In Civ3, I haven't seen any indication that India is aggressive; the bug in Civ1 is not present in Civ3, or at least I haven't seen any evidence of it in 20 years.
Based on the gamerant.com excerpt, I think Sid is just being coy about how the bug works, if anything trying to perpetuate the legend - "it's almost fun to keep mysterious." The traditional mathematical underflow explanation makes a lot of sense, and is consistent with his statement that "the negative stat is not true". They way it would work is that the aggression is an 8-bit unsigned integer, with possible values from 0 through 255 (inclusive). The aggression levels were likely either 0-4 or 1-5 by default, and in various places in the code there were checks of aggression, such as:
if (civ.aggression > 3)
chanceOfBuildingNuke = 2 * civ.aggression
chanceOfDeclaringWar = 3 * civ.aggression
These would be straightforward ways to make an aggressive civ be more likely to declare war or build a nuke, and to have a minimum aggression level required for building nukes.
If there were modifiers that lowered aggression levels based on player actions or other happenings in the game, the original 0-4 or 1-5 range could be exceeded. Let's say you refused a tribute demand from a civ with aggression 5, maybe that bumps their aggression up to 6 and makes them more likely to declare war.
Conversely, if Gandhi was the lowest-aggression civ with a rating of 0 on a 0-4 scale, and making peace causes aggression to (perhaps temporarily) drop by 2, then his aggression would go to -2, but because the value can only be in the range 0-255, underflow happens, and his aggression gets set to 254.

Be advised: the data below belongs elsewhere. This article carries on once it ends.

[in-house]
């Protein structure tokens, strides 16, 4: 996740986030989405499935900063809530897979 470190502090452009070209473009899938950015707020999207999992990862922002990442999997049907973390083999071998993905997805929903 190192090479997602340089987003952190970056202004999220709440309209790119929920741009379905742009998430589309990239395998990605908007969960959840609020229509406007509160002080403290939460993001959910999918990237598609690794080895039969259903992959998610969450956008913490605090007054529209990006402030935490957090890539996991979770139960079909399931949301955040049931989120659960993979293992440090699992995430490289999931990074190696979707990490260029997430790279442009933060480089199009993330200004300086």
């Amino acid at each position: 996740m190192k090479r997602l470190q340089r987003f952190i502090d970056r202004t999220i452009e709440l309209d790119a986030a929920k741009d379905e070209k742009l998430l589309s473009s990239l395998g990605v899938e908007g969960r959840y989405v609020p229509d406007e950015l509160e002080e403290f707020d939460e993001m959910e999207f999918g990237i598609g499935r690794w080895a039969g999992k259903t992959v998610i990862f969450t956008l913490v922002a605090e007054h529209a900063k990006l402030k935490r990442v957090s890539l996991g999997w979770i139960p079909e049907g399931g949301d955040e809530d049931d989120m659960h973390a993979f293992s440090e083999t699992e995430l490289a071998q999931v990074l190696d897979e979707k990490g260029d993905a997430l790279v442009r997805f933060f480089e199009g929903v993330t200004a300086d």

At this point he would be above any threshold for building nukes, and if there were blocks like the second code block above where aggression is a multiplier on certain actions, his likelihood of taking those actions would be off the charts.
The negative stat is indeed not true, the bug is because the stat is a much higher positive value than anyone ever anticipated.
This is also the sort of bug that would be easy to create as a programmer. The people writing the code that uses aggression to impact AI behavior assume it's in a 0-4 or 1-5 range, and the people writing the code that modifies the aggression forget that it's a signed byte and not an unsigned one (which allows negatives). What's more surprising is that it wasn't caught in QA testing, but it may have been a last-minute change, and it might take a few games to notice the change, especially since it doesn't mean Gandhi conquers the world every time, he might wind up being conquered himself far more often.
Sid noticeably didn't put forward any alternative explanation, so by Occam's razor I'm going to say most likely the traditional explanation is correct, and it's just a good way to keep people talking about it to claim that isn't the case and cite a minor technical oversight (the existence of negative values) in some explanations of it.